A 'go-to' guide for the UK's solar park community allowing them to qualify and, where possible, quantify and value the ecosystem services of current and planned parks, is planned.
Lancaster University and the University of York are collaborating with the solar park community (civil society, policy and industrial partners) to deliver the Solar Park Impacts on Ecosystem Services (or SPIES) Project.
The primary output of the SPIES project will be a succinct and accessible decision-support tool to assess the impacts of solar parks on 'ecosystem services' -- an array of services provided by the natural world that benefit people such as reducing flood risks, providing homes for protected species and carbon storage.
With input from the solar park community, the SPIES tool will assist the decision making process of park development and management. For example, what the optimal management of vegetation and site boundaries is.
"It is important that we assess the positive impacts of solar parks beyond low carbon energy to ensure that we are gaining all of the potential benefits," says Richard Randle-Boggis, a Senior Research Associate at Lancaster University. "Assessing ecosystem services will also help reduce any negative impacts."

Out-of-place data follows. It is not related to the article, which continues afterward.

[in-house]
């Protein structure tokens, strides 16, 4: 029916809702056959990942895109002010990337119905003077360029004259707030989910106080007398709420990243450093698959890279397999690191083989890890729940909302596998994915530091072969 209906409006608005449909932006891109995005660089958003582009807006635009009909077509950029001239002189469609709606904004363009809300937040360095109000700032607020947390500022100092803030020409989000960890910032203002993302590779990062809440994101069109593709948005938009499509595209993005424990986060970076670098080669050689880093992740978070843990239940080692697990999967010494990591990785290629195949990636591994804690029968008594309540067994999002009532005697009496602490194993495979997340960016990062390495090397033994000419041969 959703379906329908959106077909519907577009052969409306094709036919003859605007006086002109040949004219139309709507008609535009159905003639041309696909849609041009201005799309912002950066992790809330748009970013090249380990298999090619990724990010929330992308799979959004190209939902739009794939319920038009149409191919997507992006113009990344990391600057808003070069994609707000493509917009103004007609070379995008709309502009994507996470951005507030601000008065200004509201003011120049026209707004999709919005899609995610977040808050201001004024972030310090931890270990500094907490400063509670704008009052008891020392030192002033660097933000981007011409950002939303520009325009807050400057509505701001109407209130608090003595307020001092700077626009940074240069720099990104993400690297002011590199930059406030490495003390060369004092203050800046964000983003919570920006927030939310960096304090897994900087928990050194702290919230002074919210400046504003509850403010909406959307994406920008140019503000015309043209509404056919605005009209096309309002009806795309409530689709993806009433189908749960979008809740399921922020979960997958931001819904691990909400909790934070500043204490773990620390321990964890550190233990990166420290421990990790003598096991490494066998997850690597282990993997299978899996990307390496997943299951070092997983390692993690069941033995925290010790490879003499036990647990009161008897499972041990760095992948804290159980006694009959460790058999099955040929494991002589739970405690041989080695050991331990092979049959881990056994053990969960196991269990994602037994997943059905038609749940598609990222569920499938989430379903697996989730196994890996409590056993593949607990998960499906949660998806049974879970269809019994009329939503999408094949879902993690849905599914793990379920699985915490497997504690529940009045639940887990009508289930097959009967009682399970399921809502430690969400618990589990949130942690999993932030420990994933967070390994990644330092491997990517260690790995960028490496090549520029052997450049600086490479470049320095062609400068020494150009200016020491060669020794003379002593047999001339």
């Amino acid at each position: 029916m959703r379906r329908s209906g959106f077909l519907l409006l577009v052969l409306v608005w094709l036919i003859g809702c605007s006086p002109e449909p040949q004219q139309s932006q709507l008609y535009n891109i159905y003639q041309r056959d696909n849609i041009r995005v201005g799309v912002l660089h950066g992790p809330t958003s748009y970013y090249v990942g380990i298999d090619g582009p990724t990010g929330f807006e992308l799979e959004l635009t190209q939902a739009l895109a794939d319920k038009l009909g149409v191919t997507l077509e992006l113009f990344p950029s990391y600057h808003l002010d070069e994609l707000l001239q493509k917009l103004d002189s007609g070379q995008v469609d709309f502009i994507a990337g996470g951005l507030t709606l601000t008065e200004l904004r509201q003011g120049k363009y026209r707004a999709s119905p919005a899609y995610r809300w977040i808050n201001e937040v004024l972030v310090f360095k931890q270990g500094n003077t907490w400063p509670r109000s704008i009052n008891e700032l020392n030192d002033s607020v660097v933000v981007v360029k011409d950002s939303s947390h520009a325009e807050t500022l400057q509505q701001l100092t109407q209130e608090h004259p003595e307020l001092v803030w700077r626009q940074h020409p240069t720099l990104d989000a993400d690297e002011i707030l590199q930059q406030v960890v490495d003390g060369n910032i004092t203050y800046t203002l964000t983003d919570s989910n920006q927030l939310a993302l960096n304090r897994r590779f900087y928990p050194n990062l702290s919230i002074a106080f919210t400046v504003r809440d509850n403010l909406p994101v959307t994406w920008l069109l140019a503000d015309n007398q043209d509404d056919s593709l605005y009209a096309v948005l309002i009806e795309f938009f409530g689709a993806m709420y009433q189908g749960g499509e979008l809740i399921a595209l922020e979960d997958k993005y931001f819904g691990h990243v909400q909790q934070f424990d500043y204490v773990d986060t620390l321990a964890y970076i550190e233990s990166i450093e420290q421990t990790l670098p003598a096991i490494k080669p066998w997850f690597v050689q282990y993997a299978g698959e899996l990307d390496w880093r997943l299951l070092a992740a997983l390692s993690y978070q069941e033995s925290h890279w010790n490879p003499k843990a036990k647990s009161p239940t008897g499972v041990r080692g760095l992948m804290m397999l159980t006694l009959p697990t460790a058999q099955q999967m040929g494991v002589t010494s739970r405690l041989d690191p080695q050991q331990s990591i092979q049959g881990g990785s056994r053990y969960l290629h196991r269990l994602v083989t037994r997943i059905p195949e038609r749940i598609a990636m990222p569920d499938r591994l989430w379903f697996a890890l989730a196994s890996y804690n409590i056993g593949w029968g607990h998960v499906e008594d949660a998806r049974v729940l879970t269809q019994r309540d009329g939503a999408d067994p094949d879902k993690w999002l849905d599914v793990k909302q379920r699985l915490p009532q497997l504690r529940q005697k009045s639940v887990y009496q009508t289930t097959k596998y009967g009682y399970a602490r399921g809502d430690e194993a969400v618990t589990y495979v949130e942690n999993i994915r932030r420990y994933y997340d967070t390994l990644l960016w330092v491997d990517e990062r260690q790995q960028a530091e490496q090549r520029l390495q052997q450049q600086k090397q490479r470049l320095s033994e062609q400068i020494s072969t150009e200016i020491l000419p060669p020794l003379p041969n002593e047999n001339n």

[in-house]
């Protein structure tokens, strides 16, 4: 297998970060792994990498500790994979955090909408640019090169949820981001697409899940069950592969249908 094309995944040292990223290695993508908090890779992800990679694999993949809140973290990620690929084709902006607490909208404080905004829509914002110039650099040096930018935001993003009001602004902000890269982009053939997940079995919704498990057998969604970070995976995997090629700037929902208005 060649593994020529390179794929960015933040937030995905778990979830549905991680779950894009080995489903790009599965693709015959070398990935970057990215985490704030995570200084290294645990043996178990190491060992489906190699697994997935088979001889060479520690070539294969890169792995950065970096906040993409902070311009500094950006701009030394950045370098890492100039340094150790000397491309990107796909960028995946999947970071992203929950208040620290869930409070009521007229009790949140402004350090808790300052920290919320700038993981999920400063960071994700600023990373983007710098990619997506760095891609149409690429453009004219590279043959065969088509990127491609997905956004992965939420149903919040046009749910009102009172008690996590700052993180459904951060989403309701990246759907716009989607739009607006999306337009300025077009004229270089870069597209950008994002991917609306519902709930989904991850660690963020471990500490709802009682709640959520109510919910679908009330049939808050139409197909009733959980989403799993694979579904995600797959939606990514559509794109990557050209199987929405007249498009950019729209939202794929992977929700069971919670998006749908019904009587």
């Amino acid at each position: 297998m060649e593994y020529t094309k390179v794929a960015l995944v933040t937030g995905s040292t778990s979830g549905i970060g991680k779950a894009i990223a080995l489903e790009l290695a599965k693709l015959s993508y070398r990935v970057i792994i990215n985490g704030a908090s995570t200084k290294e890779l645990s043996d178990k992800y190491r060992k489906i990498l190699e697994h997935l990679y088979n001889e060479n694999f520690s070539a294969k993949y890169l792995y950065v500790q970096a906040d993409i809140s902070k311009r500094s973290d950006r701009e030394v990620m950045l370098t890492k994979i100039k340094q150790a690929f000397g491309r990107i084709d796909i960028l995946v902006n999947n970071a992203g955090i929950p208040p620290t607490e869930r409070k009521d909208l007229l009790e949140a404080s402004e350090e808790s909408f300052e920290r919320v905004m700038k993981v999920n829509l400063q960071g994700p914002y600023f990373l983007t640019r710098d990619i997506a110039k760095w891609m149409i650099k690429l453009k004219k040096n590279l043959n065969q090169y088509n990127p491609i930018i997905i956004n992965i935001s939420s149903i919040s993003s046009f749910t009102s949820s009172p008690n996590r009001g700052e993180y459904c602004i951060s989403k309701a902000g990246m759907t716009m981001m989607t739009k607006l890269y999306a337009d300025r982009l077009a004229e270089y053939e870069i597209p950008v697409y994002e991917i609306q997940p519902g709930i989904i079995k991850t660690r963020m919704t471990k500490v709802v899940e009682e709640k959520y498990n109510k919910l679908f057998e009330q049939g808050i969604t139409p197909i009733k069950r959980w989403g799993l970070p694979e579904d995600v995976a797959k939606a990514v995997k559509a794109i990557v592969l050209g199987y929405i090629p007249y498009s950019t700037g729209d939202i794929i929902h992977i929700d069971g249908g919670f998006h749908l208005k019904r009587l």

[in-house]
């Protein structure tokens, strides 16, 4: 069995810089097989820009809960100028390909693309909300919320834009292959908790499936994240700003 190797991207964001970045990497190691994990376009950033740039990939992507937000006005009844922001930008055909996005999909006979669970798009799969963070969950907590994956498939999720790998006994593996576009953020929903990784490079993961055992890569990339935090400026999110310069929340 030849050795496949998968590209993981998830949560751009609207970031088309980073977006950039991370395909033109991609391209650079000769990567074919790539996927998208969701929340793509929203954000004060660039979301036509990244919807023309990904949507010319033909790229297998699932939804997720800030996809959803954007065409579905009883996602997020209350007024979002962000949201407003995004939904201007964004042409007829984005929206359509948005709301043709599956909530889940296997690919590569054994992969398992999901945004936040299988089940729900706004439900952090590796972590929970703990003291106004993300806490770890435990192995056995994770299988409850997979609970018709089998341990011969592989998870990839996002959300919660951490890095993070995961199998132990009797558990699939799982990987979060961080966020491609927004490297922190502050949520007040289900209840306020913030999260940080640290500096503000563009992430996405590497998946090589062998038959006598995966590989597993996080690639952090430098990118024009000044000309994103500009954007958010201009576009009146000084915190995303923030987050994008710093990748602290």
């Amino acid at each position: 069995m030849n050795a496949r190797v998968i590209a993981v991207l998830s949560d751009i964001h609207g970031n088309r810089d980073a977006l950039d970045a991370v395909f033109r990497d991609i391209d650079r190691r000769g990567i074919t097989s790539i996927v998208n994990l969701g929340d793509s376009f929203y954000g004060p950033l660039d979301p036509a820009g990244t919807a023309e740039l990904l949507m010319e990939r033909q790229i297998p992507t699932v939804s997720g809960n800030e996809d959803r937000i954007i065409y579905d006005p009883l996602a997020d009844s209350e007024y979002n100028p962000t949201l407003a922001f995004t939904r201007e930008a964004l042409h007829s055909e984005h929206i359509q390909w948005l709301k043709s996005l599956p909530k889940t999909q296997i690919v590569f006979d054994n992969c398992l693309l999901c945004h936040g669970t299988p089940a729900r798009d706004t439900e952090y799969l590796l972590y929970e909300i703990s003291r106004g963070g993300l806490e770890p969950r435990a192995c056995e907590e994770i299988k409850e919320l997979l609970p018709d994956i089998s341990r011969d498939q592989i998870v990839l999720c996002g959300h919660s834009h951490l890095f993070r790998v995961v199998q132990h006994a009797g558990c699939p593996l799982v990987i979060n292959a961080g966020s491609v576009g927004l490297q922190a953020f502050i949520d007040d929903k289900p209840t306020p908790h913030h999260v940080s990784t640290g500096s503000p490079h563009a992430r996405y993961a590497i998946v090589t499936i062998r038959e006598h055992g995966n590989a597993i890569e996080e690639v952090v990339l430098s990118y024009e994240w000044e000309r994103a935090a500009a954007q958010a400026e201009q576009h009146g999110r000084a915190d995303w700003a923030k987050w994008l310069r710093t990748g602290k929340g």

To help the project team understand the impacts of solar parks on ecosystem services, they are asking members of the solar park community to complete a short survey (available here: https://goo.gl/5pjJsz).
"The scope of the tool will help park owners and developers make decisions that will benefit ecosystems and, in turn, the environment and society," explained Mr Randle-Boggis. "This can, of course, assist with planning, and it has many benefits for developers such as corporate social responsibility impacts. The main focus however is environmental/ecosystem protection."
Research Fellow at Lancaster University Dr Alona Armstrong added: "The solar park community will have invaluable data essential for helping us develop the decision-support tool. Every response will contribute towards delivering a tool that will ultimately benefit new and existing parks."
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